Running an institute that aims to encompass the varied topographies, geographies, ethnicities and societies from the Gulf of Mexico to Tierra del Fuego is no small feat, which is why Thomas J. Trebat, adjunct professor in the School of International and Public Affairs (SIPA) and acting director of the Institute of Latin American Studies (ILAS), was happy to receive some help this year from an unexpected source.
"The release of The Motorcycle Diaries has certainly renewed interest in Latin America," he said with good humor. "The scenery is in the movie is so beautiful. Everyone wants to visit once they see it."
And for the eight professors who comprise the permanent staff of ILAS, all of whom discovered the beauties and mysteries of Latin America long ago, the film, based on the journals of Ernesto "Che" Guevera during a cross-continental journey as a young man, is a case of art imitating life.
ILAS is one of eight regional studies programs housed at SIPA. It originally was created to give students from a variety of disciplines insight into and training in Latin America. But the institute's focus has changed radically from the late 1960s and early 1970s. During that time, America's youth reeled in shock over the assassination of democratically elected Chilean President Salvador Allende, and also from the Reagan era of the 1980s when many Central American countries were often cast as hostile neighbors.
"Originally, we were training and sending out government and business people into the international community and they were doing international public service or business," said SIPA Professor of Political Science Douglas Chalmers. "We offered a way of training people in Latin American studies, and so we would give a certificate for people who took courses in a variety of areas, such as economics and history and language as well as political science to give them a broad background in Latin America. It had to change, though, because now we have people coming to the institute who are from Latin America, or have spent a lot of time there. So we expanded and we offer help and networking to academics doing research in a particular field."
Three years ago, Professor Albert Fishlow added the Center for Brazilian Studies to ILAS. It was a necessary component, he felt, for any institute purporting to represent Latin America. It also coincided with a major change in Brazilian politics -- in November 2002, Brazilians elected a grade school dropout and ex-factory worker from the Partido dos Trabalhadores (Workers' Party) as president. Socialist Luiz Inacio Lula da Silva immediately set to work improving his country's economy and raising its international profile. With Argentina still recovering from a massive fiscal crisis, there was room in Latin America for a new economic powerhouse, and Lula has proven himself eager to fill the void. Nearly three years into his presidency, Brazil stands poised to join the United Nations Security Council, should it decide to expand.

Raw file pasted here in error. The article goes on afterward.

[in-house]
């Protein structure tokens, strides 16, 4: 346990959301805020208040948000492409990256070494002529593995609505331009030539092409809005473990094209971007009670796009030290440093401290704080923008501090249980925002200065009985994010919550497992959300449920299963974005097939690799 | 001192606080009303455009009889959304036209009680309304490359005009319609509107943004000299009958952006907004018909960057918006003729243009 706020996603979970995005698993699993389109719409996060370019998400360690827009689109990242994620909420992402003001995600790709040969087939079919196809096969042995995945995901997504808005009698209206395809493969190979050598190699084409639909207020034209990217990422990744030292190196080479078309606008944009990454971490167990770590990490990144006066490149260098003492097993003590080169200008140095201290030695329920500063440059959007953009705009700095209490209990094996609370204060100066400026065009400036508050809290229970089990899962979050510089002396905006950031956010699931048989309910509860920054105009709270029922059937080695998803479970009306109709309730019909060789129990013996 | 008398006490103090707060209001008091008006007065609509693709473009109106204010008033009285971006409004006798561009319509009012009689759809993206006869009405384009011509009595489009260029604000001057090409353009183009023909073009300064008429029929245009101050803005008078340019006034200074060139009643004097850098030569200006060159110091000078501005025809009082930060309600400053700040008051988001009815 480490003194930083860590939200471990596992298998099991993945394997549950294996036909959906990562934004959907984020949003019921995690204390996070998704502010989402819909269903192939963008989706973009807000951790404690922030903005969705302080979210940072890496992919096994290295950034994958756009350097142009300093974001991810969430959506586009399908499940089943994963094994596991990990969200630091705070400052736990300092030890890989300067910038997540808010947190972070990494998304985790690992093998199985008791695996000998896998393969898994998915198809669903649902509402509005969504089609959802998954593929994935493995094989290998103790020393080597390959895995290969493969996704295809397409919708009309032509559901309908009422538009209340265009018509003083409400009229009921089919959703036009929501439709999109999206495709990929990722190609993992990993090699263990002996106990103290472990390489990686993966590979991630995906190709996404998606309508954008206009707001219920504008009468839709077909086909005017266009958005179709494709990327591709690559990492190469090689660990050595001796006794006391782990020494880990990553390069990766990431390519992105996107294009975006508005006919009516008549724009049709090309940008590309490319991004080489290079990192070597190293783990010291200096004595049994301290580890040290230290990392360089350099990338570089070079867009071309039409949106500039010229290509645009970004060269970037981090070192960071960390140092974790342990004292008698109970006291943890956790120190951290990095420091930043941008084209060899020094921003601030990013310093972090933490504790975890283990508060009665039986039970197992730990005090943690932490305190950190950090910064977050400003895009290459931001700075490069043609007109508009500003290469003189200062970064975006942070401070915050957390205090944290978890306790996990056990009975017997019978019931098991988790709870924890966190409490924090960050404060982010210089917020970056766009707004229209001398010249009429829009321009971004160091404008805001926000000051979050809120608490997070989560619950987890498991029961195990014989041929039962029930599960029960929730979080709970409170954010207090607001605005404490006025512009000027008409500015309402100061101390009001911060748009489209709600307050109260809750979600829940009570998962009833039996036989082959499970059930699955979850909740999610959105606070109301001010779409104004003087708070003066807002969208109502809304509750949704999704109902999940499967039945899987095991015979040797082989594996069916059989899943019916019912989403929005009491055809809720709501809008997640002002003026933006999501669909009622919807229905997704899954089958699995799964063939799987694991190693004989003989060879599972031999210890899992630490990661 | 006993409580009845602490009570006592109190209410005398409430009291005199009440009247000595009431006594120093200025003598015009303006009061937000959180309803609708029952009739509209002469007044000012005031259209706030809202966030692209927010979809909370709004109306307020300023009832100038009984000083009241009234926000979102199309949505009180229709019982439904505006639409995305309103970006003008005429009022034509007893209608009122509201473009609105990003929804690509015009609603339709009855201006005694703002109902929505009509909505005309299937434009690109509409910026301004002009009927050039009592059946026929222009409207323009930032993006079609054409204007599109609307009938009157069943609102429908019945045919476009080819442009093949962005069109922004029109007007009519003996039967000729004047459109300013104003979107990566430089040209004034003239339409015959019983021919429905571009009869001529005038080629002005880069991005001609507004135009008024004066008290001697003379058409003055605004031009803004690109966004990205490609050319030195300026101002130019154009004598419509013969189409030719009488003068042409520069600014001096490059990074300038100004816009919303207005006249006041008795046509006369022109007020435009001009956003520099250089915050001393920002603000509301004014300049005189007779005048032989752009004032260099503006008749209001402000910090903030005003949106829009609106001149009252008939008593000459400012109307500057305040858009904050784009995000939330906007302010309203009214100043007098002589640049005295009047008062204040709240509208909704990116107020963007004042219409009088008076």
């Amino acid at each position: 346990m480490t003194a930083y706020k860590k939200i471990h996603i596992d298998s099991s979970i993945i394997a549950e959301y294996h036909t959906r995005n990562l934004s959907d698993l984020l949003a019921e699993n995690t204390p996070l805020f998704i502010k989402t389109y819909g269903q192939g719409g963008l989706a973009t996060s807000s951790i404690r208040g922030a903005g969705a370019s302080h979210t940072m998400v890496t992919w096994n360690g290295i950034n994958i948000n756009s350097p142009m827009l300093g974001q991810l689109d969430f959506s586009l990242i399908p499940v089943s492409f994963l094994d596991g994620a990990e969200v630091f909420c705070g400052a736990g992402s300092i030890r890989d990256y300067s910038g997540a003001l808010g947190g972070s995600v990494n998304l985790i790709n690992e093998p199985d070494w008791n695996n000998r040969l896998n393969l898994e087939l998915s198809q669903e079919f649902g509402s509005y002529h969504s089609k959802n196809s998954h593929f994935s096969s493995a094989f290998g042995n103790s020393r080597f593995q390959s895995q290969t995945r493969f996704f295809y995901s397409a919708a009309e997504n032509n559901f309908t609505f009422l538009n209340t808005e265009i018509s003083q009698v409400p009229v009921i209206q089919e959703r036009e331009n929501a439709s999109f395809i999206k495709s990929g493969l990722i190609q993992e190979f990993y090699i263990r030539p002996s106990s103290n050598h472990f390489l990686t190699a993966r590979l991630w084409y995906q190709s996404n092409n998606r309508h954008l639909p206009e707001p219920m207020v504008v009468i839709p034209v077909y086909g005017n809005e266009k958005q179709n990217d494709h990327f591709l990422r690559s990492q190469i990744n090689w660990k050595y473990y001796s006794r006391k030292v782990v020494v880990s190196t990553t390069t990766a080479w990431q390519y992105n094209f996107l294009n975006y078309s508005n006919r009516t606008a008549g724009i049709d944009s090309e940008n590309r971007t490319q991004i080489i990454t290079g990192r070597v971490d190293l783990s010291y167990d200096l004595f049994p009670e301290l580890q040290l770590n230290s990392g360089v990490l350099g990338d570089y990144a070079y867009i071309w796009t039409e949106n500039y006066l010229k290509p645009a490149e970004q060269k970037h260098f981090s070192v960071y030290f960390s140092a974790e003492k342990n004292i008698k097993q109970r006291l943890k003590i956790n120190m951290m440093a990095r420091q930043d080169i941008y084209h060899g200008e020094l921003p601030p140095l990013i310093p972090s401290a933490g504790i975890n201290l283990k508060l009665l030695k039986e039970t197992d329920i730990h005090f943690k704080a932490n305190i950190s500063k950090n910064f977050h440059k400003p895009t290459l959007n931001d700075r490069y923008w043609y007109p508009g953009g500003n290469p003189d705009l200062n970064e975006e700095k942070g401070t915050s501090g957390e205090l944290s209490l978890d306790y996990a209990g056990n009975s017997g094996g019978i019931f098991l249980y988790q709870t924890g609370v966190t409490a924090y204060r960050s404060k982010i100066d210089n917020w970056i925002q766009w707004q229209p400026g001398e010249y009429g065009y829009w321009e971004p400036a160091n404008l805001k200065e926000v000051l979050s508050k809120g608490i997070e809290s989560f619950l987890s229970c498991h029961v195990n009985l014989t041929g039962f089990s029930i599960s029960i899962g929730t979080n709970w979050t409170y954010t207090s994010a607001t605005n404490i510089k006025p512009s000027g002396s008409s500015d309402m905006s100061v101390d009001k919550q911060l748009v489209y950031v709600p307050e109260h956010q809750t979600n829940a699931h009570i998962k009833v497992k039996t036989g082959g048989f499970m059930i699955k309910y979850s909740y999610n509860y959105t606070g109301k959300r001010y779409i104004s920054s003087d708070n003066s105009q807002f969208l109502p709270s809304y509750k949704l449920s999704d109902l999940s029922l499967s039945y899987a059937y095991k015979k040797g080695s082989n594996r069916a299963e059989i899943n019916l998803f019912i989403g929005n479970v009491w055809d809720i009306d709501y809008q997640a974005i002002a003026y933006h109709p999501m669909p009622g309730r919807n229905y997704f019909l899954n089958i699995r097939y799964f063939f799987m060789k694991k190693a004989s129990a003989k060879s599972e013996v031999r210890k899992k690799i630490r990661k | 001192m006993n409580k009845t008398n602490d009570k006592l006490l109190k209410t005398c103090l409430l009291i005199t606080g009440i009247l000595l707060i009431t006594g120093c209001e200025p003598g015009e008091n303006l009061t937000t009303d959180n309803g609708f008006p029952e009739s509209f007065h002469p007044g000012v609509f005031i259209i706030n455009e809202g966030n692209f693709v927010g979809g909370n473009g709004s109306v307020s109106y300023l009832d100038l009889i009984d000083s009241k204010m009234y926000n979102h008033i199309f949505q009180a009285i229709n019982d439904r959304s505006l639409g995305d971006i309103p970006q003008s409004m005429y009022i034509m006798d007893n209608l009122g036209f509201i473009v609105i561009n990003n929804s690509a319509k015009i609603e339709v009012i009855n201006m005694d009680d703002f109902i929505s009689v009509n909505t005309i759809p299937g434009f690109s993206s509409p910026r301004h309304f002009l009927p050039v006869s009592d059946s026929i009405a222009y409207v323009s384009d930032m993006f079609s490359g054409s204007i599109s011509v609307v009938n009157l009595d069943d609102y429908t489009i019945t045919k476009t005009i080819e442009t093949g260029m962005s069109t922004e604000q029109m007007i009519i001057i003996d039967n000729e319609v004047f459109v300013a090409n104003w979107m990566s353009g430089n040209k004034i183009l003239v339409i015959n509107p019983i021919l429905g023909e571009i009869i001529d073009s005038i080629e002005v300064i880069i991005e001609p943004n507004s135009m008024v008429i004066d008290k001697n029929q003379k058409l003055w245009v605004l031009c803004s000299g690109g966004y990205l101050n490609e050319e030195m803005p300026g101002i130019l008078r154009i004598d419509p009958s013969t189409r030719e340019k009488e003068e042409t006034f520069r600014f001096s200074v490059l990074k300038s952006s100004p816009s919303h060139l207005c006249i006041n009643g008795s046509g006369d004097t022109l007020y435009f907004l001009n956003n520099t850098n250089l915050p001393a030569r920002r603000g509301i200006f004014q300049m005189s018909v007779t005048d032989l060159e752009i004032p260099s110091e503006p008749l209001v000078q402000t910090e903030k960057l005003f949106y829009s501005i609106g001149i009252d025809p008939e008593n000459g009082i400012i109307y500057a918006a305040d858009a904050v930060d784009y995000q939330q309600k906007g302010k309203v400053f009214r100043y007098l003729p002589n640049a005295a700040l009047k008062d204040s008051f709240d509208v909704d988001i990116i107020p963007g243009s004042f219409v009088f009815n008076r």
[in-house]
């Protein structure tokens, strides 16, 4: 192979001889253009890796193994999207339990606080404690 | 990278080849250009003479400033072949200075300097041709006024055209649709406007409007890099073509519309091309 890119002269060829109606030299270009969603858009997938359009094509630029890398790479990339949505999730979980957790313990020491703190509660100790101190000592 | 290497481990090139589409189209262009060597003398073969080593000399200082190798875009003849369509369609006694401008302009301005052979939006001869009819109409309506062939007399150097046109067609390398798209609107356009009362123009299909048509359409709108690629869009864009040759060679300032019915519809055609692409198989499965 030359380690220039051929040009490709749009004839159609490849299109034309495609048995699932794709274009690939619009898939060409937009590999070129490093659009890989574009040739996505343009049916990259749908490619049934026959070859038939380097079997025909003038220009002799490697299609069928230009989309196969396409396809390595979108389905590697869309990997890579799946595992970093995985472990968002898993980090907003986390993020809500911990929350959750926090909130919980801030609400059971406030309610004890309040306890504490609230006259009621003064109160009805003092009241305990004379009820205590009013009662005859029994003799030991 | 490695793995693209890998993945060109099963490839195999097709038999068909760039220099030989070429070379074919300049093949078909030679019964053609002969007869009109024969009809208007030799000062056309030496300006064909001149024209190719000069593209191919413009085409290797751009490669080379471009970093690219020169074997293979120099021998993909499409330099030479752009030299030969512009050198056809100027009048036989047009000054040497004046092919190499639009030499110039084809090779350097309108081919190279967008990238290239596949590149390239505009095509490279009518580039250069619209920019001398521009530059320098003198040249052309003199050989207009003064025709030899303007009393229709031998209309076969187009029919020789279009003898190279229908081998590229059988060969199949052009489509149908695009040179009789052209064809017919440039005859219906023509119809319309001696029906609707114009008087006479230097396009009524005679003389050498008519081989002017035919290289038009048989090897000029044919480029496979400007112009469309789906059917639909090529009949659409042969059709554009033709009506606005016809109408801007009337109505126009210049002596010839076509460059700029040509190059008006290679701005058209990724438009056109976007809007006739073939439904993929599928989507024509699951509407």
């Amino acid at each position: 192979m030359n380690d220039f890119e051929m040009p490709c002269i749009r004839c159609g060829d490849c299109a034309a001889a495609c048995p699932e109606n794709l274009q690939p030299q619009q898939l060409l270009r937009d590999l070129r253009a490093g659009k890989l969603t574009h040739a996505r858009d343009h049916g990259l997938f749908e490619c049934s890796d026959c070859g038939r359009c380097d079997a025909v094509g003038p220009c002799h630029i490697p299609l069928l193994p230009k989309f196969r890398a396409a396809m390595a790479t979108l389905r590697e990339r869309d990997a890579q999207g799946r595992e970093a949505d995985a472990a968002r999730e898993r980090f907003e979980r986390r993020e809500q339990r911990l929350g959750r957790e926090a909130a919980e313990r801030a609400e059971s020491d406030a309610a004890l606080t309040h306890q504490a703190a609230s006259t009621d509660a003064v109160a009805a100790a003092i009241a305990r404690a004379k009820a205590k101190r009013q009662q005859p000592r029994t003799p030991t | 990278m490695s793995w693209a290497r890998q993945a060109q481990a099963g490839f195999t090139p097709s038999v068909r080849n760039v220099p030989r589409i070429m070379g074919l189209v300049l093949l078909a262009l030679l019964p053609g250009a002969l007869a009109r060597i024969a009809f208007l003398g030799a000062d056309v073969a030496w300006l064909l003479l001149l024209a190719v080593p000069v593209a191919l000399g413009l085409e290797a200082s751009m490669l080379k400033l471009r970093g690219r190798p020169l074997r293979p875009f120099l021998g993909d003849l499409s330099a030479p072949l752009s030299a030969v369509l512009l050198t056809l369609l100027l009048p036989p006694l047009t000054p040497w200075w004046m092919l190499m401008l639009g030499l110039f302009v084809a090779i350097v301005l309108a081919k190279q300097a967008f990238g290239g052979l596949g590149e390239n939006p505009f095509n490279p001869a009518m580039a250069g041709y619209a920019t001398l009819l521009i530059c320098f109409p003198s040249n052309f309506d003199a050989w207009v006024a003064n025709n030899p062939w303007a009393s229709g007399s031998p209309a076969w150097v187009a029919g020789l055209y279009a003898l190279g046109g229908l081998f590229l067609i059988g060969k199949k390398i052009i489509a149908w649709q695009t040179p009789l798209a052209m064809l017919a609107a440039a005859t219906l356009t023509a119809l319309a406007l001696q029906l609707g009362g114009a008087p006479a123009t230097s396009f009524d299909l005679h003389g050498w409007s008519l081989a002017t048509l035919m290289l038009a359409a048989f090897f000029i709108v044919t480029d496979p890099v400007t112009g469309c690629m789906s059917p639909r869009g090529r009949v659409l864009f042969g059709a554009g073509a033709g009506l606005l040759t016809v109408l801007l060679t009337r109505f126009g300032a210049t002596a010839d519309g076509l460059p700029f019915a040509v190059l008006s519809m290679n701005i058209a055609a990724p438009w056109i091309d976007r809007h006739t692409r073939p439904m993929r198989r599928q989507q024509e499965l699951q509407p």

All of this benefits the students who come to ILAS cultural events and want to utilize the institute's career services -- a very useful resource, said Trebat, for anyone looking for a job that requires some kind of Latin American specialization. Students can also apply for fellowships and grants that allow them to spend summers south of the border, either honing language skills or conducting research. In addition, they have access to classes offered by visiting Tinker Professors, educators of renown in Latin America who teach at Columbia for six months at a time.
Ultimately, said ILAS staff, the hope is that by studying what sets Central and South American countries apart from each other and the rest of the world, students will come to understand more about what the Northern and Southern hemispheres have in common.
"The two regions really are joined at the hip," Trebat said. "But we could say they are facing in different directions. A major issue here is to more effectively call attention to the reality that we have 500 million neighbors who have a lot to offer us but whose per capita income is 25 percent of that in United States. Places like Columbia have always risen to the challenge of how to promote greater understanding of traditions and ties we share."